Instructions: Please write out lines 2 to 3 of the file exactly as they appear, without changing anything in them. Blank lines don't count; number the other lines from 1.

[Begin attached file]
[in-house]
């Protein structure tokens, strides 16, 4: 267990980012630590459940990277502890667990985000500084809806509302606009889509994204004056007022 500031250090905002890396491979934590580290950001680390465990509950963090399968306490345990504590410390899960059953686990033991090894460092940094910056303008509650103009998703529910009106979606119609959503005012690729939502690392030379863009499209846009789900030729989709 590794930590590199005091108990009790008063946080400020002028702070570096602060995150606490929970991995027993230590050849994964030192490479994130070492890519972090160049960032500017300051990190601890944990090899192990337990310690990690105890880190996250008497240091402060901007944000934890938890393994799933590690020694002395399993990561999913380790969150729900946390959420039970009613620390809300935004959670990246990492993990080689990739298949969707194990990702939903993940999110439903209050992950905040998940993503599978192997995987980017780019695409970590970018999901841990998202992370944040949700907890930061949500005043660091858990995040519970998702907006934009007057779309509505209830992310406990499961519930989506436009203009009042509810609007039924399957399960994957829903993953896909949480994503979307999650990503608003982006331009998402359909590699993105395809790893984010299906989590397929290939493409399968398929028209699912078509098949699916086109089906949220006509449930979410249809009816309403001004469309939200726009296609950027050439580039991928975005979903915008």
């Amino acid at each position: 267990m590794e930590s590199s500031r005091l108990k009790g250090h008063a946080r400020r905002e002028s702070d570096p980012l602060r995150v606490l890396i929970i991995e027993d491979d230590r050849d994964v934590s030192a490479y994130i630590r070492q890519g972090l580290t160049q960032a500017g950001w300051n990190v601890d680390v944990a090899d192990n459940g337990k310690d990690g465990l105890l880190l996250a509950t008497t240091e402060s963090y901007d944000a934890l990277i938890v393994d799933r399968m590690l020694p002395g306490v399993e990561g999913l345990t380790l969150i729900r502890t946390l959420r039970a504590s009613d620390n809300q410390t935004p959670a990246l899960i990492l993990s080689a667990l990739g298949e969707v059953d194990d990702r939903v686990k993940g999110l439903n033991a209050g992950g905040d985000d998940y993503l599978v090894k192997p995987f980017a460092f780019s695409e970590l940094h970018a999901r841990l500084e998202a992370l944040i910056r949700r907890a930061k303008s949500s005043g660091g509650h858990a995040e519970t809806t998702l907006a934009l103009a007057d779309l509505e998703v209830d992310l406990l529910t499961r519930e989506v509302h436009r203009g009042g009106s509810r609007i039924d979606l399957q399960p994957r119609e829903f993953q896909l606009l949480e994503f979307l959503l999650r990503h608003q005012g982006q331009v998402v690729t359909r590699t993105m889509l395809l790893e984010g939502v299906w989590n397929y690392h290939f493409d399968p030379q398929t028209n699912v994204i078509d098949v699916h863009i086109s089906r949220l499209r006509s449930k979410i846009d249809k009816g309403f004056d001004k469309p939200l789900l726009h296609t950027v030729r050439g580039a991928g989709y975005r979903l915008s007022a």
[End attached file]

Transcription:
């Protein structure tokens, strides 16, 4: 267990980012630590459940990277502890667990985000500084809806509302606009889509994204004056007022 500031250090905002890396491979934590580290950001680390465990509950963090399968306490345990504590410390899960059953686990033991090894460092940094910056303008509650103009998703529910009106979606119609959503005012690729939502690392030379863009499209846009789900030729989709 590794930590590199005091108990009790008063946080400020002028702070570096602060995150606490929970991995027993230590050849994964030192490479994130070492890519972090160049960032500017300051990190601890944990090899192990337990310690990690105890880190996250008497240091402060901007944000934890938890393994799933590690020694002395399993990561999913380790969150729900946390959420039970009613620390809300935004959670990246990492993990080689990739298949969707194990990702939903993940999110439903209050992950905040998940993503599978192997995987980017780019695409970590970018999901841990998202992370944040949700907890930061949500005043660091858990995040519970998702907006934009007057779309509505209830992310406990499961519930989506436009203009009042509810609007039924399957399960994957829903993953896909949480994503979307999650990503608003982006331009998402359909590699993105395809790893984010299906989590397929290939493409399968398929028209699912078509098949699916086109089906949220006509449930979410249809009816309403001004469309939200726009296609950027050439580039991928975005979903915008």
């Amino acid at each position: 267990m590794e930590s590199s500031r005091l108990k009790g250090h008063a946080r400020r905002e002028s702070d570096p980012l602060r995150v606490l890396i929970i991995e027993d491979d230590r050849d994964v934590s030192a490479y994130i630590r070492q890519g972090l580290t160049q960032a500017g950001w300051n990190v601890d680390v944990a090899d192990n459940g337990k310690d990690g465990l105890l880190l996250a509950t008497t240091e402060s963090y901007d944000a934890l990277i938890v393994d799933r399968m590690l020694p002395g306490v399993e990561g999913l345990t380790l969150i729900r502890t946390l959420r039970a504590s009613d620390n809300q410390t935004p959670a990246l899960i990492l993990s080689a667990l990739g298949e969707v059953d194990d990702r939903v686990k993940g999110l439903n033991a209050g992950g905040d985000d998940y993503l599978v090894k192997p995987f980017a460092f780019s695409e970590l940094h970018a999901r841990l500084e998202a992370l944040i910056r949700r907890a930061k303008s949500s005043g660091g509650h858990a995040e519970t809806t998702l907006a934009l103009a007057d779309l509505e998703v209830d992310l406990l529910t499961r519930e989506v509302h436009r203009g009042g009106s509810r609007i039924d979606l399957q399960p994957r119609e829903f993953q896909l606009l949480e994503f979307l959503l999650r990503h608003q005012g982006q331009v998402v690729t359909r590699t993105m889509l395809l790893e984010g939502v299906w989590n397929y690392h290939f493409d399968p030379q398929t028209n699912v994204i078509d098949v699916h863009i086109s089906r949220l499209r006509s449930k979410i846009d249809k009816g309403f004056d001004k469309p939200l789900l726009h296609t950027v030729r050439g580039a991928g989709y975005r979903l915008s007022a």